In honor of Women’s History Month, we are highlighting select resources that underscore the role of women in American history, including items in Jenkins’s collection that highlight women and the law.
Womenshistorymonth.gov offers a trove of online collections that amplify women’s voices and celebrate various women’s contributions to U.S. history. Hosted jointly by the Library of Congress, National Archives and Records Administration, National Endowment for the Humanities, National Gallery of Art, National Park Service, Smithsonian Institution, and United States Holocaust Memorial Museum, the site includes a slew of digital exhibits that capture the many aspects of women’s lives. The collections include images, audio, and video that touch on topics such as suffrage, culture and folklife, women and war, and government, politics, and law. The African-American Women Changemakers photo collection, Songs of American Indian Women, and Space for Women are just a few of the exhibits linked to on the site.
For additional resources, the National Women’s History Alliance and the online National Women’s History Museum feature resources such as a calendar entitled “This Month in Women’s History,” a detailed timeline of the women’s rights movement, fascinating articles, and stories that chronicle diverse American women’s lives. If you’re interested in the origins of Women’s History Month, check out the information on both the Library of Congress and the American Library Association websites.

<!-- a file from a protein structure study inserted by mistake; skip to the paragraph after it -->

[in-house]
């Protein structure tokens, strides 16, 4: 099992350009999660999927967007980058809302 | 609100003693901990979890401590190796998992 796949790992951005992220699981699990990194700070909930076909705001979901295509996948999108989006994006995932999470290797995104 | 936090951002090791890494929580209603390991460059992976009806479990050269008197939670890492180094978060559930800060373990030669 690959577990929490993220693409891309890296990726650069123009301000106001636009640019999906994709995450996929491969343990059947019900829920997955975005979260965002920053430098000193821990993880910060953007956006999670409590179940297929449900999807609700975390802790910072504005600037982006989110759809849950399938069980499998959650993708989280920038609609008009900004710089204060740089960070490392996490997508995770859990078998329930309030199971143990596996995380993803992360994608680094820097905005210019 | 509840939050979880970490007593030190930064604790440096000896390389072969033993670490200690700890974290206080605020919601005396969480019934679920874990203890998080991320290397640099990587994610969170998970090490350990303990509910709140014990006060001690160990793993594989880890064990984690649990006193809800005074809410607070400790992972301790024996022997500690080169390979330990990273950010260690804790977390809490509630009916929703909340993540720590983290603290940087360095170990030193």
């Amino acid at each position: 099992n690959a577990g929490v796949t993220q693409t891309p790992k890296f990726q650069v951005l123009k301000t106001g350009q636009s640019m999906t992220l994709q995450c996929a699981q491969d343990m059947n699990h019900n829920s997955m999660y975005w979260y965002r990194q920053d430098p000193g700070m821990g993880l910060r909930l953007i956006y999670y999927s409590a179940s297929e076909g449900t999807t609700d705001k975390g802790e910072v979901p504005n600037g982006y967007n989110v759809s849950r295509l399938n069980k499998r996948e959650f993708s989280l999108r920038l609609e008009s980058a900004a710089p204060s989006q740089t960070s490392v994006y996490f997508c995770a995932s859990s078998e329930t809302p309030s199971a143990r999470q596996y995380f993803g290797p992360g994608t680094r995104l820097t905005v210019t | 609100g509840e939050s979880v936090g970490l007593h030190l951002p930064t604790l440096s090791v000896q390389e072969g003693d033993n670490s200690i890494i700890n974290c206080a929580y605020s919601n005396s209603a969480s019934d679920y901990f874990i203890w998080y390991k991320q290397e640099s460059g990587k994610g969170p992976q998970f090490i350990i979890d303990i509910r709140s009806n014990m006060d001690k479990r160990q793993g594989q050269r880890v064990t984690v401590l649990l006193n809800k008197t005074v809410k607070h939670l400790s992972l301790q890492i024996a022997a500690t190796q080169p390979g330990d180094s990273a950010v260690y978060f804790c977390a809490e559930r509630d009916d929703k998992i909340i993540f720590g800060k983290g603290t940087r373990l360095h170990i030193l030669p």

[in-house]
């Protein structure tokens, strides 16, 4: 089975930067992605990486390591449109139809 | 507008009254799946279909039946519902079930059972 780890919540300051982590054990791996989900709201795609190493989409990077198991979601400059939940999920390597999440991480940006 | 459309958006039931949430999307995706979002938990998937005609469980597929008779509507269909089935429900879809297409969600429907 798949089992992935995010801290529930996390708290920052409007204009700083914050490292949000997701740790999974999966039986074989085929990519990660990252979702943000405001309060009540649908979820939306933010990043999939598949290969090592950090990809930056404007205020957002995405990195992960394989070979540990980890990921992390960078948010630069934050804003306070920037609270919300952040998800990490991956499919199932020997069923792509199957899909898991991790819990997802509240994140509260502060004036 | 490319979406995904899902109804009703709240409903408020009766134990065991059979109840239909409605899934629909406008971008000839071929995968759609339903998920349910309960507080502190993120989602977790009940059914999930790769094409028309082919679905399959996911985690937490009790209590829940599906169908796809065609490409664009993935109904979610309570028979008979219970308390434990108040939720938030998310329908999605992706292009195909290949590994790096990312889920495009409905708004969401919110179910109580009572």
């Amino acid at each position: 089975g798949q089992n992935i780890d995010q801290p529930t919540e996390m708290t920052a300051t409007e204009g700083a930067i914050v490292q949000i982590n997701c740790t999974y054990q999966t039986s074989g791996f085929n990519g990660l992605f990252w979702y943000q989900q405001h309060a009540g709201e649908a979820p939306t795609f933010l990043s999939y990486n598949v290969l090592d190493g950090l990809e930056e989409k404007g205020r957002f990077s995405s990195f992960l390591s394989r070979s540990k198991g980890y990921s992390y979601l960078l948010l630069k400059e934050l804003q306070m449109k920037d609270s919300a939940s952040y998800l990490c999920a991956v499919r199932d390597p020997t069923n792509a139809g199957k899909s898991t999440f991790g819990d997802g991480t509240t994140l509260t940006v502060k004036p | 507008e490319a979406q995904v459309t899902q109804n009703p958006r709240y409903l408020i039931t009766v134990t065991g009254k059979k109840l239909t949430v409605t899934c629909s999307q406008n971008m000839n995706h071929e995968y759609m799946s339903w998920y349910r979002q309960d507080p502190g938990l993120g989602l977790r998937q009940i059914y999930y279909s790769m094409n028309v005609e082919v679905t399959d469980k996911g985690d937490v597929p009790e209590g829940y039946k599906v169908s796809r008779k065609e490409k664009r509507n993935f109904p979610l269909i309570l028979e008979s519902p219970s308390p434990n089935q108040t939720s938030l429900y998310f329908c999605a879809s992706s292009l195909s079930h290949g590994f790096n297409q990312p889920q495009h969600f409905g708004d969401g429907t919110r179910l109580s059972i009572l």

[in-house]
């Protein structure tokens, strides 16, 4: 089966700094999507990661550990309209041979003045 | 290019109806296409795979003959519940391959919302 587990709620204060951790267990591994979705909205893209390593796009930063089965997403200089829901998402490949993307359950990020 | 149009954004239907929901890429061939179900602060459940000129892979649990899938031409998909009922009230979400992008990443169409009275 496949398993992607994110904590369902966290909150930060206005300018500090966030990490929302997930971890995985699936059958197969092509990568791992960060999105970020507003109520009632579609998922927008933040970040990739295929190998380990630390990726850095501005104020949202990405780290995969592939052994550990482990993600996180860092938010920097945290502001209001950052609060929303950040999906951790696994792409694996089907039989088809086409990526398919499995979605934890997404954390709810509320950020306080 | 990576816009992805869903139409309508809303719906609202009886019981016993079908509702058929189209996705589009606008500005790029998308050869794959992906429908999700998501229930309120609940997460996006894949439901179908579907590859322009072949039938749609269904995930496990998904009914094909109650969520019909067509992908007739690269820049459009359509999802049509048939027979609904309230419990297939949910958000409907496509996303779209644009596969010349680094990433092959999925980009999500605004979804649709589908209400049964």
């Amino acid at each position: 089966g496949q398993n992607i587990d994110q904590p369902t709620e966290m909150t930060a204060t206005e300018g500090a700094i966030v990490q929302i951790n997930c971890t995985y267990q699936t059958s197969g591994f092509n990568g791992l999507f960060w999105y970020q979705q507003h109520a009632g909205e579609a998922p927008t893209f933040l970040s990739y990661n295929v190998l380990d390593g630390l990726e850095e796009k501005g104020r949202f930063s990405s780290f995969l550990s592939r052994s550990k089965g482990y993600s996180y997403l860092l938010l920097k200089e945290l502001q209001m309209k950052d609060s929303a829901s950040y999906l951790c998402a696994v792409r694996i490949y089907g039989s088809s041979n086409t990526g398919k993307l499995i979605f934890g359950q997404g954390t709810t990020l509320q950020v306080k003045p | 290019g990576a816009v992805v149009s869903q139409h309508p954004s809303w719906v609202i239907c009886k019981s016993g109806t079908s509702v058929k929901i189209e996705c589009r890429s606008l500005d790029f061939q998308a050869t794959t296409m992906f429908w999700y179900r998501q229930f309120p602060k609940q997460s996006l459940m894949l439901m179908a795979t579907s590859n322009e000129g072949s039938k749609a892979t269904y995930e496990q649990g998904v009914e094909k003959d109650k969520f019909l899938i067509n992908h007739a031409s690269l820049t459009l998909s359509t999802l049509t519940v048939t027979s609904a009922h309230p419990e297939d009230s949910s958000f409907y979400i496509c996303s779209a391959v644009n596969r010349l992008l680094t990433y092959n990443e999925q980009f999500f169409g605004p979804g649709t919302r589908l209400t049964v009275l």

At Jenkins, you can find both print and electronic resources about women in the law by searching for “wom*n” or “wom*n history” in our catalog (you can then use the “Modify” button to limit your search to specific collections such as "Pennsylvania," for example). A few print titles of interest include History of Women in the Pennsylvania House of Representatives 1923-2001, Pioneering Women Lawyers: From Kate Stoneman to the Present, What it Takes: How Women of Color Can Thrive within the Practice of Law, and Women Lawyers in Leadership 2018. Jenkins members can find electronic titles such as Woman Suffrage and Politics through the HeinOnline database. This HeinOnline blog post also describes how to use the database to research the work of significant historical figures like Susan B. Anthony or modern day professor of law and developer of intersectionality theory, Kimberle Williams Crenshaw.